|This article does not cite any references or sources. (August 2008)|
|French literary history|
Germain Marie Bernard Nouveau (1851-1920) was a French poet associated with the symbolist movement.
Germain Nouveau was born on 31 July 1851 in Pourrières, Var, in France. He was one of four children of Felicien Nouveau (1826–1884) and Marie Silvy (1832–1858). His mother died before he was seven years old, and he was raised by his grandfather. He spent most of his childhood at Aix-en-Provence, and he moved to Paris in the fall of 1872.
In Paris in 1872 he published his first poem, "Sonnet of Summer," and he discovered the work of poets Verlaine and Rimbaud. At the end of 1873, he met Rimbaud in person, and together they went to England in March, 1874. He lived with Rimbaud in London at 178 Stamford Street before returning to Paris alone three months later.
Mid-Career, Travel, and Mental Illness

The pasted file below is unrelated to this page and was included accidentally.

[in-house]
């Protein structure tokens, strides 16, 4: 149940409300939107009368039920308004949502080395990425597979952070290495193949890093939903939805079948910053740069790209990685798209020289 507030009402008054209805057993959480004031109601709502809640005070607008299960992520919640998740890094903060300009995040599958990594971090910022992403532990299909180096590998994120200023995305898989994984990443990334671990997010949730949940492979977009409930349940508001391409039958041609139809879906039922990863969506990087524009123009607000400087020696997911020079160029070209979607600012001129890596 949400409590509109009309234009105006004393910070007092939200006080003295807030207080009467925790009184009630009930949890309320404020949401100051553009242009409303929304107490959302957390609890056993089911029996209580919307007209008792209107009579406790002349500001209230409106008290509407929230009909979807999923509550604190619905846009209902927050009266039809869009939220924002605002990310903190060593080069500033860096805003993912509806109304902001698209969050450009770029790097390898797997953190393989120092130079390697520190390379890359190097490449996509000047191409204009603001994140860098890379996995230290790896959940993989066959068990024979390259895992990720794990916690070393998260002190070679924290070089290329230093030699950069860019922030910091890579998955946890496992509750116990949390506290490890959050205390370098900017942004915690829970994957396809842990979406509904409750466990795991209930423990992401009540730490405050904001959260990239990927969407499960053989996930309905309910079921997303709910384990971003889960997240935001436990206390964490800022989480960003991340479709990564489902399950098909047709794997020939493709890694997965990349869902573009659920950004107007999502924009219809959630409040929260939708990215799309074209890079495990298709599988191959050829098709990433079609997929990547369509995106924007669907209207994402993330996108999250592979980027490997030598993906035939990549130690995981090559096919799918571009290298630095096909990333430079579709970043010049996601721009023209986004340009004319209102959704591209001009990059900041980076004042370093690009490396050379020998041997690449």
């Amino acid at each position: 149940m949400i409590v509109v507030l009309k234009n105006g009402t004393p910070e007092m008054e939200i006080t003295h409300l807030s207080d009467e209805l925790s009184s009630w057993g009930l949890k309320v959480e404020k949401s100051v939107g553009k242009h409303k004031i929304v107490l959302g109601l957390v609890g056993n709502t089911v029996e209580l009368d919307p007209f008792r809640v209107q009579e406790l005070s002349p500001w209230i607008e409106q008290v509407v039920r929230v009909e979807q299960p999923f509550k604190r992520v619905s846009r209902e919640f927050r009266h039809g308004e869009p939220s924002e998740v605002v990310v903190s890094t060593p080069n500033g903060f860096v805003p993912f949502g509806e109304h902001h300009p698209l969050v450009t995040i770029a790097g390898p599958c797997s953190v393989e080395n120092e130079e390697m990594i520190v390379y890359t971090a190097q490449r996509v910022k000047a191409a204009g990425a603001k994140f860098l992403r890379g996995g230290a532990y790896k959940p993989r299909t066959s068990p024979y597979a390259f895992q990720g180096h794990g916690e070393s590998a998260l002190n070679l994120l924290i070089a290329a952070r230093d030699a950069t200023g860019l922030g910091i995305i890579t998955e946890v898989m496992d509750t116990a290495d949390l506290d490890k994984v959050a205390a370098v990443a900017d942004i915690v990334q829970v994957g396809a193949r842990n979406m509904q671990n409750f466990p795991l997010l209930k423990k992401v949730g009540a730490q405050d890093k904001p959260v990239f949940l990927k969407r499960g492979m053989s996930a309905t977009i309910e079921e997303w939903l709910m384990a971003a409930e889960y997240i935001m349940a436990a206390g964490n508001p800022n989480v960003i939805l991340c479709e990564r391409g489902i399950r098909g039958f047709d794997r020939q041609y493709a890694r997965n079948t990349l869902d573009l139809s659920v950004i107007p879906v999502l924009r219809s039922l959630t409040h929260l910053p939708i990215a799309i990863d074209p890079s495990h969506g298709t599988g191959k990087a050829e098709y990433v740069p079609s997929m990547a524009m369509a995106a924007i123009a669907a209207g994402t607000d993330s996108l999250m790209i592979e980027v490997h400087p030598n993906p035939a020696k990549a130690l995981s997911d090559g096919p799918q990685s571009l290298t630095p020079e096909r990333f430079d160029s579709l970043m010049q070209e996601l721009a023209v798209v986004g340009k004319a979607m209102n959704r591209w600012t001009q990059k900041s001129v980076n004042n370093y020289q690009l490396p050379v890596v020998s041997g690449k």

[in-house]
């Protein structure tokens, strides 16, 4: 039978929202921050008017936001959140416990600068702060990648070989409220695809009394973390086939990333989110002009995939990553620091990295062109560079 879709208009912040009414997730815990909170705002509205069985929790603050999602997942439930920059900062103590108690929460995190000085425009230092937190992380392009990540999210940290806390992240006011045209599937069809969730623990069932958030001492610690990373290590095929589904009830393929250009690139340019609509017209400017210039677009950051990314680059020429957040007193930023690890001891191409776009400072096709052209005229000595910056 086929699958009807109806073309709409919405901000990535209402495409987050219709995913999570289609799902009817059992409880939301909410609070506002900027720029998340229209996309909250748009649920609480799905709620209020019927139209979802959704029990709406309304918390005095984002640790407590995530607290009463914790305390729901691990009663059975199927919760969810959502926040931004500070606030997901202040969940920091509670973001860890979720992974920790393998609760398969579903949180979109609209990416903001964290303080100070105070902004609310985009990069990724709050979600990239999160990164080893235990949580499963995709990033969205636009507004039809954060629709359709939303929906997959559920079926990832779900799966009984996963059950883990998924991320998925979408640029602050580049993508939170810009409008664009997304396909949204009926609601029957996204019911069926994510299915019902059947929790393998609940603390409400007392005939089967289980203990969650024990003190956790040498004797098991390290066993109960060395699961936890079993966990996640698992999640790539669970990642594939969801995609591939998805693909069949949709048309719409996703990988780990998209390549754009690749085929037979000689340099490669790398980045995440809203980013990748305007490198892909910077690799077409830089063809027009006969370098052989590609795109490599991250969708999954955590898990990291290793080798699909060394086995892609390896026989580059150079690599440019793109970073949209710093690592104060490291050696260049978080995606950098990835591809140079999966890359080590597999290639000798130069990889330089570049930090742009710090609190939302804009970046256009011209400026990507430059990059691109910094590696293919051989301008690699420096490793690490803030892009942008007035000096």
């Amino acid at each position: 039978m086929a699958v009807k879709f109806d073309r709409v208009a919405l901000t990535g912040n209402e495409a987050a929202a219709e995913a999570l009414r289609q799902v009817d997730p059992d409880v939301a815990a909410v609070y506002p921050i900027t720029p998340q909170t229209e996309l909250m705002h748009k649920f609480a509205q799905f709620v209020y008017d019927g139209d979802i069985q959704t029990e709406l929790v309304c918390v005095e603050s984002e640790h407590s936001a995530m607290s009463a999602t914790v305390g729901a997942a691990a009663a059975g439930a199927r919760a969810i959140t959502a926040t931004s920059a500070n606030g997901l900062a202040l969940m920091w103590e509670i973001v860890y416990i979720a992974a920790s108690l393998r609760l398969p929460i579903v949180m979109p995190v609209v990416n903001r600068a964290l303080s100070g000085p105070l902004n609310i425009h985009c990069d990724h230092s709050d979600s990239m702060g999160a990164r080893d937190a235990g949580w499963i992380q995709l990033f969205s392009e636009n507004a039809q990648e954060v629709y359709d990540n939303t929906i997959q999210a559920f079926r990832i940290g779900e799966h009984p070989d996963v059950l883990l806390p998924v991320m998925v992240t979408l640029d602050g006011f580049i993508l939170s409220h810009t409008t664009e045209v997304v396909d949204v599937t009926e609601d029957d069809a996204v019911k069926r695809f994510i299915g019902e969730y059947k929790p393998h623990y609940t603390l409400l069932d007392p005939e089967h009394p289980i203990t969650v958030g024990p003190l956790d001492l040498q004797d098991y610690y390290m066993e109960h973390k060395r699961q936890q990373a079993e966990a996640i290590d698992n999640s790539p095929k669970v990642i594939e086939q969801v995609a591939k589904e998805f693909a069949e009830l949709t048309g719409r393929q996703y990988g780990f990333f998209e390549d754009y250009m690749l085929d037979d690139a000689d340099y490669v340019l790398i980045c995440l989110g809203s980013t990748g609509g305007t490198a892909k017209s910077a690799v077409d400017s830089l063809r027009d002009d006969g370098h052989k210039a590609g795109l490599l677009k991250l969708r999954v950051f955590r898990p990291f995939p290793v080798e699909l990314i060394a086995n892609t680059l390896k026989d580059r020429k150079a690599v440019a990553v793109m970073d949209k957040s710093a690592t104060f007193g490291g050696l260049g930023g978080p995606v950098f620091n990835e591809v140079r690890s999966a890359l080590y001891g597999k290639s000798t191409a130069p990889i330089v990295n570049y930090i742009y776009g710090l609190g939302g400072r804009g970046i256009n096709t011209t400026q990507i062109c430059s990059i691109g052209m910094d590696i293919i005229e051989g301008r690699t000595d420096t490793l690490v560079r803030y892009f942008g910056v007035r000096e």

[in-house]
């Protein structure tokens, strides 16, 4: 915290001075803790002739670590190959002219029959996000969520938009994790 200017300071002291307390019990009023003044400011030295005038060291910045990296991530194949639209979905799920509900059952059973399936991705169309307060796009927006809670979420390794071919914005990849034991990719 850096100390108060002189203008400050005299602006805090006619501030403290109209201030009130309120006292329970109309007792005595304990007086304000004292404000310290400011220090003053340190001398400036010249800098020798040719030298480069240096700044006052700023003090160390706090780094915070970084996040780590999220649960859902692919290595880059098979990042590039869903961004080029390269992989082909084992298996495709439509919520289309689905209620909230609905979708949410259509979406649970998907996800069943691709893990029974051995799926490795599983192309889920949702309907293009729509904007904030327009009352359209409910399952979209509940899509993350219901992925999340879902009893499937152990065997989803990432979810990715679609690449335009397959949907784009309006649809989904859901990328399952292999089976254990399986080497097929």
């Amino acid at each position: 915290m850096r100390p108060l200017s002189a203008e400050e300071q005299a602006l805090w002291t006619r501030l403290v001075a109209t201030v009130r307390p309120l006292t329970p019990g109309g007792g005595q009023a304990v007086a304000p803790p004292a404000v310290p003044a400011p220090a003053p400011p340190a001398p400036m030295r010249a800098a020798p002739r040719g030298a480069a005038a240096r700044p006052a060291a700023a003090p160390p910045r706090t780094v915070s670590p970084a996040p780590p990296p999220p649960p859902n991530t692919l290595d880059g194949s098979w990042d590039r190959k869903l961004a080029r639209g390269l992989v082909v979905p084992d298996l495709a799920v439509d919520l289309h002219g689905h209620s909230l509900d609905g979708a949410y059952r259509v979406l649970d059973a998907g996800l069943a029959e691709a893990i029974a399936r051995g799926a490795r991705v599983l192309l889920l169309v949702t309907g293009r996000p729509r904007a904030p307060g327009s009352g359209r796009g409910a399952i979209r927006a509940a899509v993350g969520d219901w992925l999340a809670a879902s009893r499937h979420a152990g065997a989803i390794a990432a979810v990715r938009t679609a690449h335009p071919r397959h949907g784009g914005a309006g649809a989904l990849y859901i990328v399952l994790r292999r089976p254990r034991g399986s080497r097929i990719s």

Nouveau travelled to Belgium and the Netherlands, and in 1875 in Brussels he received from Verlaine the manuscript of Rimbaud's Illuminations. He returned to London where he met Verlaine, who became a long-time friend. In 1878, Nouveau contributed to the French periodicals Le Gaulois and Le Figaro under the pseudonym Jean de Noves (one of many noms de plume he used), before travelling to Beirut in 1883. When he returned home, he taught in a lycee in Paris before being struck by a mysterious mental illness in 1891 and spending several months in a mental hospital.
Religious Conversion and Pilgrimage
After his mental breakdown, Nouveau voluntarily embarked upon a life of poverty, modelling himself after Saint Benoît-Joseph Labre. He travelled to Rome and made a pilgrimage to Santiago de Compostela before returning to the village of his birth in 1911, where he died in 1920.
- Much of Nouveau's work was published and became known after his death. Several posthumous poems and other works are collected in the Pléiade edition (Oeuvres Complètes. Pierre-Olivier Walzer (ed.) Paris: Gallimard, 1970). He had a substantial influence on the Surrealists, and critics such as Louis Aragon have called him "not a minor poet but a great poet...equal to Rimbaud."
- The rue Germain Nouveau in Aix-en-Provence, Fréjus, Rousset and Saint-Denis are named after him.